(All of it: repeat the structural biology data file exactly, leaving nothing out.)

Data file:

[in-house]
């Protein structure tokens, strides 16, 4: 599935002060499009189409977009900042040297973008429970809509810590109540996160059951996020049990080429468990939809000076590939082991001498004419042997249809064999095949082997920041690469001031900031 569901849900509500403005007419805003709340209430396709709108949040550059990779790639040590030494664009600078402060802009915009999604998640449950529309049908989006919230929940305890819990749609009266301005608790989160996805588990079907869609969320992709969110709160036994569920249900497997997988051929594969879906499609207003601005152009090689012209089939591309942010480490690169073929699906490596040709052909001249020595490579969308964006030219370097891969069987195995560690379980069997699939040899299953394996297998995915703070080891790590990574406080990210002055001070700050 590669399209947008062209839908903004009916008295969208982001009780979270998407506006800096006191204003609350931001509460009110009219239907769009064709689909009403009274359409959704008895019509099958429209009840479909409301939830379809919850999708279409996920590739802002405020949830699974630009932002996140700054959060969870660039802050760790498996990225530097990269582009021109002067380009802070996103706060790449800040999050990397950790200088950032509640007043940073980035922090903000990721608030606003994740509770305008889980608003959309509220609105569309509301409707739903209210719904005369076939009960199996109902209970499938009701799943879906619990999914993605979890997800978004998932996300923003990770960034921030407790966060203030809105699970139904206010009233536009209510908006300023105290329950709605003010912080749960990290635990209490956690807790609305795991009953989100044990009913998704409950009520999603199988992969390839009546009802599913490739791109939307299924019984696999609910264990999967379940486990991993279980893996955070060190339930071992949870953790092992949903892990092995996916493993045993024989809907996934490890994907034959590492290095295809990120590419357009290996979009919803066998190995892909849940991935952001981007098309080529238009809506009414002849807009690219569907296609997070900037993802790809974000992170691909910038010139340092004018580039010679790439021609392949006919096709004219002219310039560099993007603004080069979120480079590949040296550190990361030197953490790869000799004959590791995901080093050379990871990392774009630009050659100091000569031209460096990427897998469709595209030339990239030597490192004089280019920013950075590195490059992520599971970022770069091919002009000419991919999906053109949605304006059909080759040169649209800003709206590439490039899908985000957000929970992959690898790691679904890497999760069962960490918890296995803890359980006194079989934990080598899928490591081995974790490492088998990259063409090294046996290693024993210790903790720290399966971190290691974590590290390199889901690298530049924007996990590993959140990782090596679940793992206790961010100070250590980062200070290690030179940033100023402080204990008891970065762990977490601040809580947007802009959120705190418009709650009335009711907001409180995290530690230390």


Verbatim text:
[in-house]
């Protein structure tokens, strides 16, 4: 599935002060499009189409977009900042040297973008429970809509810590109540996160059951996020049990080429468990939809000076590939082991001498004419042997249809064999095949082997920041690469001031900031 569901849900509500403005007419805003709340209430396709709108949040550059990779790639040590030494664009600078402060802009915009999604998640449950529309049908989006919230929940305890819990749609009266301005608790989160996805588990079907869609969320992709969110709160036994569920249900497997997988051929594969879906499609207003601005152009090689012209089939591309942010480490690169073929699906490596040709052909001249020595490579969308964006030219370097891969069987195995560690379980069997699939040899299953394996297998995915703070080891790590990574406080990210002055001070700050 590669399209947008062209839908903004009916008295969208982001009780979270998407506006800096006191204003609350931001509460009110009219239907769009064709689909009403009274359409959704008895019509099958429209009840479909409301939830379809919850999708279409996920590739802002405020949830699974630009932002996140700054959060969870660039802050760790498996990225530097990269582009021109002067380009802070996103706060790449800040999050990397950790200088950032509640007043940073980035922090903000990721608030606003994740509770305008889980608003959309509220609105569309509301409707739903209210719904005369076939009960199996109902209970499938009701799943879906619990999914993605979890997800978004998932996300923003990770960034921030407790966060203030809105699970139904206010009233536009209510908006300023105290329950709605003010912080749960990290635990209490956690807790609305795991009953989100044990009913998704409950009520999603199988992969390839009546009802599913490739791109939307299924019984696999609910264990999967379940486990991993279980893996955070060190339930071992949870953790092992949903892990092995996916493993045993024989809907996934490890994907034959590492290095295809990120590419357009290996979009919803066998190995892909849940991935952001981007098309080529238009809506009414002849807009690219569907296609997070900037993802790809974000992170691909910038010139340092004018580039010679790439021609392949006919096709004219002219310039560099993007603004080069979120480079590949040296550190990361030197953490790869000799004959590791995901080093050379990871990392774009630009050659100091000569031209460096990427897998469709595209030339990239030597490192004089280019920013950075590195490059992520599971970022770069091919002009000419991919999906053109949605304006059909080759040169649209800003709206590439490039899908985000957000929970992959690898790691679904890497999760069962960490918890296995803890359980006194079989934990080598899928490591081995974790490492088998990259063409090294046996290693024993210790903790720290399966971190290691974590590290390199889901690298530049924007996990590993959140990782090596679940793992206790961010100070250590980062200070290690030179940033100023402080204990008891970065762990977490601040809580947007802009959120705190418009709650009335009711907001409180995290530690230390």